India needs huge investments not only to bridge the supply-demand gap in generation, but also to see us through in transmission and distribution. However, in view of the current state of affairs, few private sector players are willing to enter this industry because of the huge risk perceived.
Reforms began on the generation front. Several foreign players entered the Indian market. The approach of generation reforms, however, was found to be unsuccessful. Reforms need to begin with the distribution business, which is now being undertaken by the government. Many foreign companies which entered the power generation sector have left; some are about to leave.
In the current scenario, benchmarked competition is the way out. The Delhi model, having learnt from the failure in Orissa, now provides a conceptual framework for other states to reform the distribution sector. The benchmarking of competition is based on the principles of golf; the regulator ensures an ‘appropriate handicap’. If the distribution company fails to perform as per the regulator’s standards, the distribution company accounts for the losses. Performances above the set standard are appropriately shared by consumers and the distribution company. Now that several companies have entered the distribution business, there could be an opportunity for market-based competition between distribution companies.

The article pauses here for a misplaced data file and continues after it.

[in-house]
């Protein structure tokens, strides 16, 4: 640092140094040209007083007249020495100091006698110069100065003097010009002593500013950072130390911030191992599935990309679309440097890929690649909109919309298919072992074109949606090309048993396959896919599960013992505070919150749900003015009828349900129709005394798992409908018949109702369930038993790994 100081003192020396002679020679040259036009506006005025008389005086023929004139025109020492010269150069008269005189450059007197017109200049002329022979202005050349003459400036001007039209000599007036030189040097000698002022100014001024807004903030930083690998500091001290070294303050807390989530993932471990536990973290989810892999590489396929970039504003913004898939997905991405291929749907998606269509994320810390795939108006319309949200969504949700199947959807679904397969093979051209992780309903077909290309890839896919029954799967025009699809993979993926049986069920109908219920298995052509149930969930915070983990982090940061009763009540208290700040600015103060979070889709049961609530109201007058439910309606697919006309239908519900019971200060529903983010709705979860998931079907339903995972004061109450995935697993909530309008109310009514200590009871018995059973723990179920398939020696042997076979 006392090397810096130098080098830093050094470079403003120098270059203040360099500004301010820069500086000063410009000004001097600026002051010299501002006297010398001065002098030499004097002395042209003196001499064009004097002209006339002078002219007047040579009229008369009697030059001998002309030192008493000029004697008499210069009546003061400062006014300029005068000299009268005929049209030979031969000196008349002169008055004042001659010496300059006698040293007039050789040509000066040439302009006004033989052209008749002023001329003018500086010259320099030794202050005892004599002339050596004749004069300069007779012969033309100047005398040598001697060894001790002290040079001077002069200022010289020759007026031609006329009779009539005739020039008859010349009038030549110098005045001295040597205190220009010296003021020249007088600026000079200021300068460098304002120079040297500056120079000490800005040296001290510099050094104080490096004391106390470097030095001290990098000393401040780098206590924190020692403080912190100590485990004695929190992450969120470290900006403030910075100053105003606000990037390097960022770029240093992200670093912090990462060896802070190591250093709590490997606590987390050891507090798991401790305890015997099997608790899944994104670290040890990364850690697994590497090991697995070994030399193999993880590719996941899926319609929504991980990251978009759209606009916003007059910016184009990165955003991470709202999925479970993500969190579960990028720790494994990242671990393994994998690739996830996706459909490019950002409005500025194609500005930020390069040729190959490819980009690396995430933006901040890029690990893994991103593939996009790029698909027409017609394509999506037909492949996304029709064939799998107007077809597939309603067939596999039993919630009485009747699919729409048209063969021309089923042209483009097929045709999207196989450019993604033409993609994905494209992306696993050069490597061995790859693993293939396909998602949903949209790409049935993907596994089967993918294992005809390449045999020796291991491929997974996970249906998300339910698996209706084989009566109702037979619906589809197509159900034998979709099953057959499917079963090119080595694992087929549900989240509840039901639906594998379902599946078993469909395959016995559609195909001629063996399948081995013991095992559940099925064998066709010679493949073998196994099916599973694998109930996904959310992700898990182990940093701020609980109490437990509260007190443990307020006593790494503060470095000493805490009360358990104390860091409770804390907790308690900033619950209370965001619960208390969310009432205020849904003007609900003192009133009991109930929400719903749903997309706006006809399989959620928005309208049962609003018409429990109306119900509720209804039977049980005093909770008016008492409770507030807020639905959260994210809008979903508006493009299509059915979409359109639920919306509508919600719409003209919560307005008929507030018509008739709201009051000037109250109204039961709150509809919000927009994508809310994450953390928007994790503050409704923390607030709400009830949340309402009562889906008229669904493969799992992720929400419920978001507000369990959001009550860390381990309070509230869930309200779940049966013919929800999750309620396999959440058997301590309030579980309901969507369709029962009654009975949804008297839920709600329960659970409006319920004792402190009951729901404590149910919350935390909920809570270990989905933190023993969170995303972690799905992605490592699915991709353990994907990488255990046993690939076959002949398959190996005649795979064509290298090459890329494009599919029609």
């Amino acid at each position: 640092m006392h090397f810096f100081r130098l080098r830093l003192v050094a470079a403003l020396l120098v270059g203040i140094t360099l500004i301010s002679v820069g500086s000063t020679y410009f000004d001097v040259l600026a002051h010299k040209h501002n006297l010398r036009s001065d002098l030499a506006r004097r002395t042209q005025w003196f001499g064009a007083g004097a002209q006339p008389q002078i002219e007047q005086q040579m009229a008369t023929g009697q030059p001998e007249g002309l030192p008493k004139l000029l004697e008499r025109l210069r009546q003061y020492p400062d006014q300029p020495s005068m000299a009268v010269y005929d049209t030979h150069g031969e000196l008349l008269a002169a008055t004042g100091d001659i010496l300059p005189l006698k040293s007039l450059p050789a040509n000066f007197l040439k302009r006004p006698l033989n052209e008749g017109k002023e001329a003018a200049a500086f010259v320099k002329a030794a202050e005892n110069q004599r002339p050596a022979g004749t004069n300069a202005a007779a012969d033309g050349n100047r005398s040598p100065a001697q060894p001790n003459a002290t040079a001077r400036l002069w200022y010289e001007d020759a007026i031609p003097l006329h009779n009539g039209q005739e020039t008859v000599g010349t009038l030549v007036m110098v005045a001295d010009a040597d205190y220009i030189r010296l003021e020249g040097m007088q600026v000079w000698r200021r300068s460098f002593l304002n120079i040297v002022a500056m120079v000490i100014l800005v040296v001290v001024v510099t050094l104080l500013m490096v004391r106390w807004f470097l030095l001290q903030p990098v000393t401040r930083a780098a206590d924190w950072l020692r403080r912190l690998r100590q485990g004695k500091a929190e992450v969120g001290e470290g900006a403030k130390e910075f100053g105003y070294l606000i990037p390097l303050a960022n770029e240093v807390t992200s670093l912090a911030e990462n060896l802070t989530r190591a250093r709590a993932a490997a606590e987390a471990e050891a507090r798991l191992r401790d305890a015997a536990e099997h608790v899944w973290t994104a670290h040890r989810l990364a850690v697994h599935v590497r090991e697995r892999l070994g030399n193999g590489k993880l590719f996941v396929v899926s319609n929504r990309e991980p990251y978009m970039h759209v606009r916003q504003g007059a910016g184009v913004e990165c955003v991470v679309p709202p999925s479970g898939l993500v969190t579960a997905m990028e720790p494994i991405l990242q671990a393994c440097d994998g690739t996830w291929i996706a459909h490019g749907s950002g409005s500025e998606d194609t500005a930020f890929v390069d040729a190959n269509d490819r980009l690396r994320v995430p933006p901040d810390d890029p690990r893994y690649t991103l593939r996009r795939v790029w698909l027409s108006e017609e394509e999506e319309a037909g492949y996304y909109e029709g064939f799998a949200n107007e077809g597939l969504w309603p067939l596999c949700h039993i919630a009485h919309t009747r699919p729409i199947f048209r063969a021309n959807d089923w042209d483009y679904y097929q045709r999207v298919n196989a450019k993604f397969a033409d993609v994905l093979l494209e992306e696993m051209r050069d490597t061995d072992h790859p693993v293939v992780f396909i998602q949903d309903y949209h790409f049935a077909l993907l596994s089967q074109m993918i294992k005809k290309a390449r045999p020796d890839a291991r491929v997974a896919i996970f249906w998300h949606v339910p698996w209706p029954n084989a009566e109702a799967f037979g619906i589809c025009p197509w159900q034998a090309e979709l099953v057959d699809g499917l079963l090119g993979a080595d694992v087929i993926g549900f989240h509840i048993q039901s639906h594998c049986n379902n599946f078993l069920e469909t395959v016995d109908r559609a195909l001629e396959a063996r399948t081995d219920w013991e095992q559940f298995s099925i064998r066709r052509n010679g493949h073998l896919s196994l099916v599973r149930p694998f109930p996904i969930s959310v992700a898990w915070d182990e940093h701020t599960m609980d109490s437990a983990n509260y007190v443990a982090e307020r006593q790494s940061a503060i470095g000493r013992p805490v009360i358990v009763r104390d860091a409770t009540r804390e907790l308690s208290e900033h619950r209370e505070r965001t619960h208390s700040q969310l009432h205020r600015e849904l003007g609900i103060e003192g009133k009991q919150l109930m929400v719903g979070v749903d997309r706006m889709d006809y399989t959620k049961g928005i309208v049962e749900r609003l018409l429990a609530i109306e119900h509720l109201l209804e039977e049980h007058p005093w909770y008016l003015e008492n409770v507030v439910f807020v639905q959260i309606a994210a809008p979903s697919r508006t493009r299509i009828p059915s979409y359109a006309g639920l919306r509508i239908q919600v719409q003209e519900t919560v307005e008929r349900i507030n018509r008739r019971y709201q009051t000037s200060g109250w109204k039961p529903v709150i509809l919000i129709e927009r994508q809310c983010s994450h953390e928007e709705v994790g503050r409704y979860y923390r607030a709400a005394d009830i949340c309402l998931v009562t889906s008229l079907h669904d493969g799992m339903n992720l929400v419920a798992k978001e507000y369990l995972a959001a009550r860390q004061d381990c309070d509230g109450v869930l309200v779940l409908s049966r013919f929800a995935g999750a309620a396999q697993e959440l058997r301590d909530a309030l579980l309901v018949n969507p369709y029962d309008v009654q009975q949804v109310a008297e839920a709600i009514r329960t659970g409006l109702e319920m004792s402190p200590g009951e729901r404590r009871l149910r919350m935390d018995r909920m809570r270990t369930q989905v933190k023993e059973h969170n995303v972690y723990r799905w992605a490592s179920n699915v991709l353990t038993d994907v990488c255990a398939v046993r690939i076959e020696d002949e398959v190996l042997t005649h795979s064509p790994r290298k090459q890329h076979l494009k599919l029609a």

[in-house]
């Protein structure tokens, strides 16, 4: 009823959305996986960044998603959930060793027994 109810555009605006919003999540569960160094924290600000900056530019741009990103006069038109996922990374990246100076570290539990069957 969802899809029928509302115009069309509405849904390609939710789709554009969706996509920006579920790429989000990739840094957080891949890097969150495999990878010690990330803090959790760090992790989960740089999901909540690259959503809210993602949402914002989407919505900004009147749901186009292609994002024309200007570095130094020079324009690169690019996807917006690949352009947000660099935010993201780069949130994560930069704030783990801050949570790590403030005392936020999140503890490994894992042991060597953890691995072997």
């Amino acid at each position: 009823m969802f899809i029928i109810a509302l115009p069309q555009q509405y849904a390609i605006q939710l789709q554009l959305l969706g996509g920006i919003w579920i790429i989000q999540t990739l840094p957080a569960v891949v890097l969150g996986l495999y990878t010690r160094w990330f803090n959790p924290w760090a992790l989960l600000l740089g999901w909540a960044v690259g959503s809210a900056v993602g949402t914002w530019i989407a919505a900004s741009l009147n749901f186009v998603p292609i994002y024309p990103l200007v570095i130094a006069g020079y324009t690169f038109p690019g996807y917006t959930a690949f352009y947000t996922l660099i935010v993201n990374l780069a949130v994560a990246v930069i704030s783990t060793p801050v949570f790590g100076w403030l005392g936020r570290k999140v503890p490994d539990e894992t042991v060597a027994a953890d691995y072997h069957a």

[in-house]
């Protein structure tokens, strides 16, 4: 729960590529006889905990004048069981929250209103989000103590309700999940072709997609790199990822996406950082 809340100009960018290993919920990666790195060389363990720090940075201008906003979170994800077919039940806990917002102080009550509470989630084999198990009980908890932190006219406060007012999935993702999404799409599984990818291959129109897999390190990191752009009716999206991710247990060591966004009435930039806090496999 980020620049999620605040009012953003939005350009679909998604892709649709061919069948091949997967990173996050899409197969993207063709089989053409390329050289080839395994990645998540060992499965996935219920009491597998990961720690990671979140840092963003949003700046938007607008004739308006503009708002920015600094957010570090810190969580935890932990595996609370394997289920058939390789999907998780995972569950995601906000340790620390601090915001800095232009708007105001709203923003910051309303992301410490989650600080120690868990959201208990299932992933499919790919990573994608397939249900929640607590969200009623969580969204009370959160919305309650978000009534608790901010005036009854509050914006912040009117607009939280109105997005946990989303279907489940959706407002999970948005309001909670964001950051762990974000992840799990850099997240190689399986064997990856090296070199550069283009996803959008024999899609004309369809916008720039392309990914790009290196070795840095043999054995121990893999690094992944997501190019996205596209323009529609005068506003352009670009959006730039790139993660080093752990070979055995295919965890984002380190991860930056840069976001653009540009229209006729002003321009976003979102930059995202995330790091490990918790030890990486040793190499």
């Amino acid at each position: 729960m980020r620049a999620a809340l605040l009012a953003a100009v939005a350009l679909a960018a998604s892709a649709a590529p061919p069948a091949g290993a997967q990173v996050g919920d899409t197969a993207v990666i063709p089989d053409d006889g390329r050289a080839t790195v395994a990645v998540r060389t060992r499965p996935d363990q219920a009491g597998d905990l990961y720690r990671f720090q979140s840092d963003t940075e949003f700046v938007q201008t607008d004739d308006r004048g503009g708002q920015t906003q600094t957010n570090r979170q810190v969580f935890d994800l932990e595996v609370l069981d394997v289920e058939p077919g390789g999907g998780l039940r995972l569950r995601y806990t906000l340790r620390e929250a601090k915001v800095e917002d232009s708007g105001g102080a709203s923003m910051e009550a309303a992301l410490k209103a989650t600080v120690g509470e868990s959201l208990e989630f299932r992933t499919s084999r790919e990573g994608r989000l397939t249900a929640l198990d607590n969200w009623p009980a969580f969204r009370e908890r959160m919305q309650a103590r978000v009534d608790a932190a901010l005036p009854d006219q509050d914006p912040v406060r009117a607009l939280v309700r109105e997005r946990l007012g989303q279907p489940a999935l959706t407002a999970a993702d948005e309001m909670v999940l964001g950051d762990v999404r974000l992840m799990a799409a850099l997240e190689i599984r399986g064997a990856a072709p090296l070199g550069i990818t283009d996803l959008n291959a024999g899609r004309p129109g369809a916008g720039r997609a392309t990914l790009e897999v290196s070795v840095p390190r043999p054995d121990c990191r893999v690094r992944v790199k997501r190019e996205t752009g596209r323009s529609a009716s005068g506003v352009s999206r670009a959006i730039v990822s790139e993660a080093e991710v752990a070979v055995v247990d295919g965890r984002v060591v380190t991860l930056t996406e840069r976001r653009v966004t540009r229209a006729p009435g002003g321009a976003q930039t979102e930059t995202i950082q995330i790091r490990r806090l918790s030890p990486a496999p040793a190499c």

An important lesson to be learnt from international experience is that the sequencing of events is an important success element for the reform process to be successful.Deconstructing the unbundled
Traditionally, the power business is seen as three elements of the value chain: generation, transmission and distribution.
State electricity boards (SEBs) in India have bundled these three elements of the value chain as one entity. The current reform process recommends the segregation of these three elements. Internationally, the unbundling has moved into five elements.
Transmission is not seen as one business, but as two. One of these consists of grid management and the other is the ownership of transmission lines. Similarly, distribution is seen as a three-element business:
- Wires business — ownership and maintenance of the wires.
- Power market business — supplying power to consumers, either from your own source or from a third party.
- Services business — monitoring, billing, collections, etc.
The structure to be adopted depends to a large extent on the economic and political scenario. The Mumbai licensee’s performance is testimony to the success of the existing structure. Mumbai consumers have enjoyed reliable and quality power.
The capital approach
The problem in Orissa was that the database on transmission and distribution (T&D) losses was unrealistic. The information in Delhi, in spite of not being very accurate, was better than that available in Orissa. Also, in the Delhi model, it is expected that in the next five years the distribution losses [aggregate technical and commercial (AT&C) losses] will be brought down to a particular level, for which market players were asked to quote.
The assets were valued rather than auctioned. For instance, Tata Power, which was awarded the contract under the condition that it would reduce the AT&C losses to about 31 per cent in five years, had paid about Rs1.88 billion for acquiring a 51 per cent stake. The Delhi business is a joint venture, with the Delhi government holding 49 per cent equity and management control with Tata Power.